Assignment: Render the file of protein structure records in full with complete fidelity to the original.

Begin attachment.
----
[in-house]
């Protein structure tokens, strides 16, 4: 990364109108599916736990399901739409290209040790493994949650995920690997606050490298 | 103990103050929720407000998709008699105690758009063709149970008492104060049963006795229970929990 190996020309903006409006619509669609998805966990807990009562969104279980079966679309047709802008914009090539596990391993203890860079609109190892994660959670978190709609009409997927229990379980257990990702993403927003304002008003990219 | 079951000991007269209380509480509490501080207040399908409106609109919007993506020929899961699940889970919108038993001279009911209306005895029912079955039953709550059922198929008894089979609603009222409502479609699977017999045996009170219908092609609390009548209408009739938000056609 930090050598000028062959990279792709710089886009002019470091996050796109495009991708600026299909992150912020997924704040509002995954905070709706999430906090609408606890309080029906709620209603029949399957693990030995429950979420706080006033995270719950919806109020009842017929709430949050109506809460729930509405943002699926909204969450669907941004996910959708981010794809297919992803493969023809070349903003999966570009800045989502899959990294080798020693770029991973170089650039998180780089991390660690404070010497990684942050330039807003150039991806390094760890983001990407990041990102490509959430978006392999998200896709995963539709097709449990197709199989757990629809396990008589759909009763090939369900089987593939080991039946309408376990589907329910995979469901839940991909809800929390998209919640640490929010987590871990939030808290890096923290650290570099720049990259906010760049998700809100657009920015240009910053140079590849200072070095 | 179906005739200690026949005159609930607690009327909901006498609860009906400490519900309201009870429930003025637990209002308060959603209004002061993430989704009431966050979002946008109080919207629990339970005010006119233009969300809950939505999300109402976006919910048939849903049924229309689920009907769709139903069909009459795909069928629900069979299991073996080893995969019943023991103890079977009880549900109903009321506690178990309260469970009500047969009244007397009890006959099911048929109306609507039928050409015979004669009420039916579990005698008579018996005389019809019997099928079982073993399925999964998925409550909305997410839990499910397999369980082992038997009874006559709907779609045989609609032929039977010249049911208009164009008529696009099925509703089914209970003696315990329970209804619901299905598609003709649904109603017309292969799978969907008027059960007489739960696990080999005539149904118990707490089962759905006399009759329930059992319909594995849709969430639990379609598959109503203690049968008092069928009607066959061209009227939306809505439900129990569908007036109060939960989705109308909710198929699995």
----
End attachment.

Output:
[in-house]
């Protein structure tokens, strides 16, 4: 990364109108599916736990399901739409290209040790493994949650995920690997606050490298 | 103990103050929720407000998709008699105690758009063709149970008492104060049963006795229970929990 190996020309903006409006619509669609998805966990807990009562969104279980079966679309047709802008914009090539596990391993203890860079609109190892994660959670978190709609009409997927229990379980257990990702993403927003304002008003990219 | 079951000991007269209380509480509490501080207040399908409106609109919007993506020929899961699940889970919108038993001279009911209306005895029912079955039953709550059922198929008894089979609603009222409502479609699977017999045996009170219908092609609390009548209408009739938000056609 930090050598000028062959990279792709710089886009002019470091996050796109495009991708600026299909992150912020997924704040509002995954905070709706999430906090609408606890309080029906709620209603029949399957693990030995429950979420706080006033995270719950919806109020009842017929709430949050109506809460729930509405943002699926909204969450669907941004996910959708981010794809297919992803493969023809070349903003999966570009800045989502899959990294080798020693770029991973170089650039998180780089991390660690404070010497990684942050330039807003150039991806390094760890983001990407990041990102490509959430978006392999998200896709995963539709097709449990197709199989757990629809396990008589759909009763090939369900089987593939080991039946309408376990589907329910995979469901839940991909809800929390998209919640640490929010987590871990939030808290890096923290650290570099720049990259906010760049998700809100657009920015240009910053140079590849200072070095 | 179906005739200690026949005159609930607690009327909901006498609860009906400490519900309201009870429930003025637990209002308060959603209004002061993430989704009431966050979002946008109080919207629990339970005010006119233009969300809950939505999300109402976006919910048939849903049924229309689920009907769709139903069909009459795909069928629900069979299991073996080893995969019943023991103890079977009880549900109903009321506690178990309260469970009500047969009244007397009890006959099911048929109306609507039928050409015979004669009420039916579990005698008579018996005389019809019997099928079982073993399925999964998925409550909305997410839990499910397999369980082992038997009874006559709907779609045989609609032929039977010249049911208009164009008529696009099925509703089914209970003696315990329970209804619901299905598609003709649904109603017309292969799978969907008027059960007489739960696990080999005539149904118990707490089962759905006399009759329930059992319909594995849709969430639990379609598959109503203690049968008092069928009607066959061209009227939306809505439900129990569908007036109060939960989705109308909710198929699995």